Juno is Joyce, and Joyce has issues. At war with the everyday pressures of being a woman in the 21st century, Joyce is trapped deep within walls of image and femininity. Setting Joyce, a caricature that she herself admits is increasingly close-to-home, against backdrops of cinematic 1980s saccharine sweet pop culture – Juno Calypso is already drawing comparisons to the likes of Cindy Sherman and Gillian Wearing. And rightly so, Londoner Calypso is frighteningly talented for her years (the young photographer was born in 1989, the year Nirvana released their debut album), the London College of Communication graduate having recently won the visitors vote at this year’s Catlin Art Prize.
Calypso’s melancholic staged self-portraits are hard-hitting despite their candy-coated gloss; similar to John Waters’ subversion of mainstream Hollywood, there’s sadness, charm, wit and mystery – all captured with deft flair. Juno Calypso is a very talented young lady with a very, very bright future – we caught up with her for a quick chat to find out more…
Hi Juno, can you tell us a little about you and your background?
I’m a 23 year old Londoner, born and raised in Hackney. Last year I graduated from the BA photography course at LCC. Before that I wanted to be a painter, then at Leeds College of Art I got very into extravagantly staged fashion and beauty photography, but now I feel most comfortable with photography as a fine-art practice, especially the way it was taught at LCC – there were little restrictions on what you could do and so it allowed me to also incorporate other mediums like video and sculpture.
Is photography your full time gig now?
Yeah, which is a nice surprise. I left my part time job in January and set up a commercial photography and film production company with two friends from LCC. So I split my time between that and making my own work.
You say that you ‘draw upon personal experience’ – how close to home is Joyce?
Very close, and I think it’s getting closer. Even hearing people say the name Joyce sounds strange to me now. At the start I felt much more detached, the character was more of a caricature. I always donned fake teeth, thick glasses and a bright blonde wigs. But recently the costume has become more realistic and the things I’m doing in the image, or the mood, is usually a mirror of what I’m feeling at the time. It becomes a sort of study into how women, like myself, present ourselves in front of a camera. So I suppose my photographs of myself are ultimately a comment on how we photograph ourselves.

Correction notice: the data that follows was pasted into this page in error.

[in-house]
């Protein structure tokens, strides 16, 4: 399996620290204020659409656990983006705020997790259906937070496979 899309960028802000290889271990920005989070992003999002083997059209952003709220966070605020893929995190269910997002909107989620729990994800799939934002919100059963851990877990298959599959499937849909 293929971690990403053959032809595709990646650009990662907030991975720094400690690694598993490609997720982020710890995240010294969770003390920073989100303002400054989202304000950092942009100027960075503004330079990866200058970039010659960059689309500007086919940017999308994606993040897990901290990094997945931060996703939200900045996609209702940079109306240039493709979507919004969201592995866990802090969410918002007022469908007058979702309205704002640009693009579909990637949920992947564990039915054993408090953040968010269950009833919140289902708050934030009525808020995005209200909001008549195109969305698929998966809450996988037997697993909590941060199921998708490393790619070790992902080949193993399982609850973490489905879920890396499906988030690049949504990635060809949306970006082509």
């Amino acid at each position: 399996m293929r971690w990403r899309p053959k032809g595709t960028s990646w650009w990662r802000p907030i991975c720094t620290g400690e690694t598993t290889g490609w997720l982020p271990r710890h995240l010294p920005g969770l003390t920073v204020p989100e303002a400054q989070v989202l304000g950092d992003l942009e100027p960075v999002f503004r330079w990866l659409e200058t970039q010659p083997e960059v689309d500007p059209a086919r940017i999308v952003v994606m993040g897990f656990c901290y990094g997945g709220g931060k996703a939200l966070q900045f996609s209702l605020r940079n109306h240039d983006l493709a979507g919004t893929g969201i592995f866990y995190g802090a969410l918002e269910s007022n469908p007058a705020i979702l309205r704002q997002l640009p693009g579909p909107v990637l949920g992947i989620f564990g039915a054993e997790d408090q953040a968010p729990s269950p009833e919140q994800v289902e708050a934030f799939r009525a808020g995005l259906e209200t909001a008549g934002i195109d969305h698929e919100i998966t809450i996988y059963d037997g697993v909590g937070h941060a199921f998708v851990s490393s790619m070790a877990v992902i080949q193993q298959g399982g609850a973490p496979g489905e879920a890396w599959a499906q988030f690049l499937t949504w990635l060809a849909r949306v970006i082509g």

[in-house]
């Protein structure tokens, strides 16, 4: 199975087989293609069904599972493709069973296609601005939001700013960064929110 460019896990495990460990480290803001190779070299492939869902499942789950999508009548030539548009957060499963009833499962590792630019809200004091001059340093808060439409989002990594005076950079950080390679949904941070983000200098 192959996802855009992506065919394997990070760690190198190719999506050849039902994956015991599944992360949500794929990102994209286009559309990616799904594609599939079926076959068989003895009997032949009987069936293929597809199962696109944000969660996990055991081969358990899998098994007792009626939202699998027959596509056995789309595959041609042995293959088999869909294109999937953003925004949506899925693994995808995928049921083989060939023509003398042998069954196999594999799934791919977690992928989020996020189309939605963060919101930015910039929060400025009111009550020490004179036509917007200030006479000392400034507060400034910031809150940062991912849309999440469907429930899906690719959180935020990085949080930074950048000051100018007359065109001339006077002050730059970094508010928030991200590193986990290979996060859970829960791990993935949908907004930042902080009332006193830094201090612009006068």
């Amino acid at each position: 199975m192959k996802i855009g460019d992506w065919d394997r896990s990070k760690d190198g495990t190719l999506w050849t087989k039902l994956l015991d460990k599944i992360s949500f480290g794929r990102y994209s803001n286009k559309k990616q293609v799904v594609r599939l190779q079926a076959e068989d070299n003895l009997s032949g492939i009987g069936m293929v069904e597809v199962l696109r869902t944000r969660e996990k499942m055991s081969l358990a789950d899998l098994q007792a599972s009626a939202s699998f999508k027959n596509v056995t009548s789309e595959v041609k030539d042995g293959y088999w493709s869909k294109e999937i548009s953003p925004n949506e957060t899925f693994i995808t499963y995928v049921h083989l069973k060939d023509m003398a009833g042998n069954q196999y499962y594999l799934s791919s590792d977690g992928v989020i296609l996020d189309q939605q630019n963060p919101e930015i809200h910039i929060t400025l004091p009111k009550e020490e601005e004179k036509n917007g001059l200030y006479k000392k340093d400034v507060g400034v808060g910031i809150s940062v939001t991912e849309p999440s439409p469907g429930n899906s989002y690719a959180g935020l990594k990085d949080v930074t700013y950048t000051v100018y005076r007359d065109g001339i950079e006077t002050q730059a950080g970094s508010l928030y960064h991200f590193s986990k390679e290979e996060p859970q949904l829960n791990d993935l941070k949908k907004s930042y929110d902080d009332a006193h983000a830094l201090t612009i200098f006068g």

There seems to be more inspiration from cinema than the art world in Joyce’s character, who are your inspirations – and is there a ‘storyline’ evolving for Joyce?
Yeah I watch lot of films before making work. I’ll usually spend the whole film manically grabbing screenshots on my computer and then I’ll draft ideas for scenes from there. 1950s films like Butterfield 8, Rear Window and Pillow Talk have been recent sources of inspiration. Then I have a few films and directors that I’ll always go back to when I’m feeling stuck like Pedro Almodovar, David Lynch and Stanley Kubrick. As for a storyline, not at the moment, I prefer to work intuitively and be surprised by what comes out of experimentation.
Your staging looks straight from the set of a saccharine ’80s movie, can you tell us a little more about the locations and where you find your props?
Saccharine’s a good word I’ve never heard that before. Locations so far have usually been grandparents houses – the decor is perfect and untouched. Recently I’ve been sourcing locations through people renting holiday rooms online and I’ve found some gems. When I found the all-pink room for the series I shot for the Catlin Prize I nearly fell off my chair. Hotels have been very overdone in photography so I much prefer to work in someones home and have that persons personal taste and detail around me.
Joyce seems a little lost, is this a metaphor for the modern female?
I wouldn’t say lost. I think the modern woman knows exactly what’s going on, we know it’s all absurd, but it’s difficult to escape from it. Susan Brownmiller said it perfectly when she described femininity as ‘a challenge thrown down to the female sex… an exasperation, a brilliant, subtle esthetic that was bafflingly inconsistent at the same time that it was minutely, demandingly concrete.’
What’s next for Juno and Joyce?
I have new work on show at the moment at the Simon Oldfield Gallery in London which will be up till July 27th, so you can see what Joyce has been up to there. After that I’d like to start something new, I have a couple ideas for new characters and new locations which I’ll be working on over the summer so we’ll see what happens then.